But the statement’s IP address showed it was posted in China’s Sichuan province, some 2,100 miles (3,400 kilometers) from Tokyo, fueling derision online. Major social media platforms in China require users to show their IP address location. “This is not sincere at all,” one Weibo user wrote in response.
Other users were vitriolic. “Don’t ever come again if you can’t provide a reasonable explanation. You are polluting China’s air by being here. Support the Hong Kong government.”
The situation is the latest example of how backlash against brands or celebrities can quickly snowball in China’s highly nationalistic social media sphere – in some cases with the potential for significant business ramifications in the country’s major consumer market.
China’s so-called “wolf-warrior” diplomats and other government agencies have also made sharp public statements in such instances.
In one such incident in 2019, the National Basketball Association appeared at risk of losing its lucrative footing in the country after the general manager of the Houston Rockets expressed support for Hong Kong’s protesters.
Soccer is a massively popular sport in China and major clubs will often incorporate stops in the country on what can be highly profitable pre-season tours.
Ardent support for Messi gripped mainland China last summer after the Argentina national team played a friendly match against Australia in Beijing. That was the superstar’s seventh time in China, and his eighth could come in March when Argentina has two friendly matches scheduled in the country.
This week, the social media page of a Chinese liquor company whose product campaign features Messi was also inundated with comments calling for boycotts or “contract termination.”
Following the Hong Kong game, Inter Miami coach Gerardo “Tata” Martino explained the decision not to field Messi was made on very late notice and under the recommendation of the club’s medical staff. He also asked for fans’ forgiveness.
But it added: “We do feel it necessary to express that injuries are unfortunately a part of the beautiful game, and our player’s health must always come first.”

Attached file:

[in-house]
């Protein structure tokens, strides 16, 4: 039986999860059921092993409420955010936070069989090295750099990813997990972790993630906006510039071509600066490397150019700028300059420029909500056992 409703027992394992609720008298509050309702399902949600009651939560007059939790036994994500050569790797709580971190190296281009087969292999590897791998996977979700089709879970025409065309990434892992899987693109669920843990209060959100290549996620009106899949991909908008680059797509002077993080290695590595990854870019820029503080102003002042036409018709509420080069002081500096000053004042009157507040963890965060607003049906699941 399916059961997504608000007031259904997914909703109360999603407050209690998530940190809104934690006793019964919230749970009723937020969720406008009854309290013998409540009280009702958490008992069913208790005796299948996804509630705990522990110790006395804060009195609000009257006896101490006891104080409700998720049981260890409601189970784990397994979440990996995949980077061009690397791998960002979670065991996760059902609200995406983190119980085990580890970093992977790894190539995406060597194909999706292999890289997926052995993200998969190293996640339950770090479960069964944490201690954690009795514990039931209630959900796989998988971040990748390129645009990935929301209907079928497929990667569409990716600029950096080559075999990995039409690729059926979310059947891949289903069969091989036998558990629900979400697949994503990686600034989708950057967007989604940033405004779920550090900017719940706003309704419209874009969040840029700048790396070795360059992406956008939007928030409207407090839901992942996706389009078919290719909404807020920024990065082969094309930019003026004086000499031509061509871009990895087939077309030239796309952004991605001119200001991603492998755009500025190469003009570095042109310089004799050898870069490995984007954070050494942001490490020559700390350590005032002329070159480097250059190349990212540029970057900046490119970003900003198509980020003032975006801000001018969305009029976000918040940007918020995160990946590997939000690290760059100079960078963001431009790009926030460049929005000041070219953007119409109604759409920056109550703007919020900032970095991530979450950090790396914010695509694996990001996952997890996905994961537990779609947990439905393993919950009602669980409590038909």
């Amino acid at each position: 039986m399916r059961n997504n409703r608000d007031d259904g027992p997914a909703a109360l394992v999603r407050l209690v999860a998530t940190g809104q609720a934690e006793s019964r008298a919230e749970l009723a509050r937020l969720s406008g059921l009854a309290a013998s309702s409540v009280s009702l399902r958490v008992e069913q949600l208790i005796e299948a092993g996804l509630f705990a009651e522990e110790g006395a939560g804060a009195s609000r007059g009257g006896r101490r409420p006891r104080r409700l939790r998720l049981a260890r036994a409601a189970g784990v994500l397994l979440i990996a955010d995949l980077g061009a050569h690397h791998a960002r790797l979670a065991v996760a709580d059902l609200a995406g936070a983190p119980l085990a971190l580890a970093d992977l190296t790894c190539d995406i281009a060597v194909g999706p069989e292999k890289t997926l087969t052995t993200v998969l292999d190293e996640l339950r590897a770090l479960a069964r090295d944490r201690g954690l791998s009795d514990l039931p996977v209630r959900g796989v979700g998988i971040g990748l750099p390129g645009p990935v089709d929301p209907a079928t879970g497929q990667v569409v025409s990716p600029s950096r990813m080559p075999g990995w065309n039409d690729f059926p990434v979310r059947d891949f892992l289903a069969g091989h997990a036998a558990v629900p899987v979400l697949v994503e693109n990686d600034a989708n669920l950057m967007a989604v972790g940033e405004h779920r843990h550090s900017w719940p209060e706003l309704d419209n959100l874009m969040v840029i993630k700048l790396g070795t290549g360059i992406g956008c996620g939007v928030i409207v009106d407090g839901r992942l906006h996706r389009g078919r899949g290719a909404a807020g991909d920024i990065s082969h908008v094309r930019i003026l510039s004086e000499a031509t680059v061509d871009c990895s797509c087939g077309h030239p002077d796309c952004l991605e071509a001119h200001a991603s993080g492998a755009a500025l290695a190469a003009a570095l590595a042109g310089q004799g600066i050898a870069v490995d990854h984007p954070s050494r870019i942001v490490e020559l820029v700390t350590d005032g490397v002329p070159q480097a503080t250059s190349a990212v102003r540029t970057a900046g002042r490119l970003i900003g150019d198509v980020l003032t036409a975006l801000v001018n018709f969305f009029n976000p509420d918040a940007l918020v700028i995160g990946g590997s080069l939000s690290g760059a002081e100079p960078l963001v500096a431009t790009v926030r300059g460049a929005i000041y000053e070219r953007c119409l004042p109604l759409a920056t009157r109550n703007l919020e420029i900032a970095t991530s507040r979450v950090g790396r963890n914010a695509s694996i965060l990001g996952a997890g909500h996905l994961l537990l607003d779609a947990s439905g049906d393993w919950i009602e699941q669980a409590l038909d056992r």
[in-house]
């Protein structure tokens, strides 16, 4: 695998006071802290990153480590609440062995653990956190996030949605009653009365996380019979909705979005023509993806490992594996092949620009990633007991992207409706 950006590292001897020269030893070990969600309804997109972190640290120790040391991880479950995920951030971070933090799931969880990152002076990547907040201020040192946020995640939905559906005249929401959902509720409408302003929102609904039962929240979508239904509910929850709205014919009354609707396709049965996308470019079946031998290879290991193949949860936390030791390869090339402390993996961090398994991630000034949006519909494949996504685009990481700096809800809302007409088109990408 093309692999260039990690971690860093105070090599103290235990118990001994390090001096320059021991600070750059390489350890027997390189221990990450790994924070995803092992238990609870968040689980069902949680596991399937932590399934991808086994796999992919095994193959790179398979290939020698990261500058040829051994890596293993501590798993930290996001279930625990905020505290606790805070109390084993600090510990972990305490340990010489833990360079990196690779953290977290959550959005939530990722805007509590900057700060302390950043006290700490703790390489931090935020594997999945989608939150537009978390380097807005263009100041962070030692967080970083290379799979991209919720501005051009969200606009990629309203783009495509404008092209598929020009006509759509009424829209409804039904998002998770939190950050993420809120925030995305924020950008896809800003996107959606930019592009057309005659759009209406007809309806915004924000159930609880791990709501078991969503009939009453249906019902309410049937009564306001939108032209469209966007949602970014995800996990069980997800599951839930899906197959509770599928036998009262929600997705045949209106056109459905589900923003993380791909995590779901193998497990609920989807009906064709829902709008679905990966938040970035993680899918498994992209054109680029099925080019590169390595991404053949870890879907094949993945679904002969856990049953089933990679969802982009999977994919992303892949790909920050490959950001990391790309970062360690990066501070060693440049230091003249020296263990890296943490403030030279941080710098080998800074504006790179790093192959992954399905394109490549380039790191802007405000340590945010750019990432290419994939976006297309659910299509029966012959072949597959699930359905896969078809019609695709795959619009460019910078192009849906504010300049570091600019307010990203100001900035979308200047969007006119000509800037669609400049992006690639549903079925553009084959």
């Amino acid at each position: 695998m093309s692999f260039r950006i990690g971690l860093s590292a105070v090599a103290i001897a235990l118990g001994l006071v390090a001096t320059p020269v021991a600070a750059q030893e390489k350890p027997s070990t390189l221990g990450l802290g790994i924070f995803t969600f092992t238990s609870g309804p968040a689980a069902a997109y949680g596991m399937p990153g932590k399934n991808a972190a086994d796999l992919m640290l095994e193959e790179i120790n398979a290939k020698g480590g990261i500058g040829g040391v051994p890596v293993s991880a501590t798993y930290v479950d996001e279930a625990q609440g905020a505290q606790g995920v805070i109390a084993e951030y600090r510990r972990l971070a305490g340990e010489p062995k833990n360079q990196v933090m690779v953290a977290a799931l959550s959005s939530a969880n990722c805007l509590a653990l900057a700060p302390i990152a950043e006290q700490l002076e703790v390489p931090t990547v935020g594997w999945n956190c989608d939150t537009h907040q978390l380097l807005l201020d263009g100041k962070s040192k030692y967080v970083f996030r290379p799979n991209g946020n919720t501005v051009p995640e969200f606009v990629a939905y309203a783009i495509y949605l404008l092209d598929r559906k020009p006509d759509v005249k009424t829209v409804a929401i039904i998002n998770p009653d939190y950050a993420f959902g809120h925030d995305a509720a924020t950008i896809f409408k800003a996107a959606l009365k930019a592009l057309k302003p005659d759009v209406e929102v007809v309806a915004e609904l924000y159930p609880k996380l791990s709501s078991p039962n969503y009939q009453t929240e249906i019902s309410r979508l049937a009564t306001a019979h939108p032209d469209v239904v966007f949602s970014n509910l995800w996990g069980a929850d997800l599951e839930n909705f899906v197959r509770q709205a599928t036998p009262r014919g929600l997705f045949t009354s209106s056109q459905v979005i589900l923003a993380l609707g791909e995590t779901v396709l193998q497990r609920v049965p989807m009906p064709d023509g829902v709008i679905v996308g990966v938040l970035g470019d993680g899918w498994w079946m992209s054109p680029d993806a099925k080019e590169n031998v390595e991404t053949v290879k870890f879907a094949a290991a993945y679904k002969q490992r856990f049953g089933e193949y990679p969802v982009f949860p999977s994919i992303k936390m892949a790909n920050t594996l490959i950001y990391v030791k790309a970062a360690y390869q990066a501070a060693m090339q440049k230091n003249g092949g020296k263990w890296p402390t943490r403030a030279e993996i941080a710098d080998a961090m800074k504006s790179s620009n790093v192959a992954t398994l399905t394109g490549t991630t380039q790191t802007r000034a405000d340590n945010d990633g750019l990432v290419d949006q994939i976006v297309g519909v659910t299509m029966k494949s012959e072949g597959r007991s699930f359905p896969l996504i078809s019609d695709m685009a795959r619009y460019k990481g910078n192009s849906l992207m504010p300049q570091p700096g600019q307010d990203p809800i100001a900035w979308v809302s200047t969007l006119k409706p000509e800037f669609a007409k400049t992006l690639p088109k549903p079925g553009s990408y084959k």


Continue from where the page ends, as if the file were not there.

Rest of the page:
David Rowe, an emeritus professor at Western Sydney University focused on media and sport, said there could have been better communication with fans before and during the game.
“Messi is a human being not a machine or a replicant. However, these games are not mainly about football, but promotional and commercial exercises,” he said.
“In the case of Messi, is it more important that he performs in matches that mean very little in strict footballing terms, or preserves his body for actual competitive sport contests such as in MLS? Purist football fans would say the latter – but they are not the majority at touring exhibition games like this one.”
Hong Kong outrage
The furor comes as Hong Kong officials aim to restore the city’s international image, which has been damaged by years of stringent anti-Covid controls and a crackdown on civil liberties following the mass and at times violent 2019 pro-democracy protests.
The Inter Miami game was widely promoted by its organizer in the city for months, with Messi featured prominently in adverts. The sold-out game, with some tickets at eyewatering prices, featured as part of the city’s campaign to host “mega events” meant to drive a tourism rebound.
The Hong Kong government has issued multiple statements expressing its “extreme” disappointment with the outcome as it scrambled to respond to public anger over Sunday’s match – and avoid becoming its target.
On Wednesday after the Tokyo match, Hong Kong officials swiftly released a statement demanding Inter Miami explain how Messi appeared to have played so “actively and nimbly” at Japan’s National Stadium.
Several pro-Beijing politicians also took to the internet to slam Messi.
Among them, veteran lawmaker Regina Ip, also a top adviser to Hong Kong’s chief executive, called Messi’s snub “deliberate and calculated,” saying “his lies and hypocrisy are disgusting.” “Messi should never be allowed to return to Hong Kong,” she wrote on X.
But some questioned whether such a response would help officials’ efforts to burnish Hong Kong’s appeal.
“Although the government has tried hard to woo the world back, mood swings and occasional outbursts have the opposite effects, undermining confidence because the climate has become more volatile and less predictable,” said Kenneth Chan, an associate professor at Hong Kong Baptist University, who drew parallels to the so-called “wolf-warrior” rhetoric used by officials on the mainland.
Many social media users in Hong Kong continued to criticize Messi and voice their frustration with the lost opportunity and perceived wasted funds, but others too questioned how the response would play out for the city.
One social media user noted that it was not only Messi who played in Tokyo, but not Hong Kong. The Japanese capital is also hosting pop superstar Taylor Swift this week for one of only two Asia stops on her Eras Tour.
“Tokyo is the real ‘capital of mega events,’” the user wrote.
This story has been updated.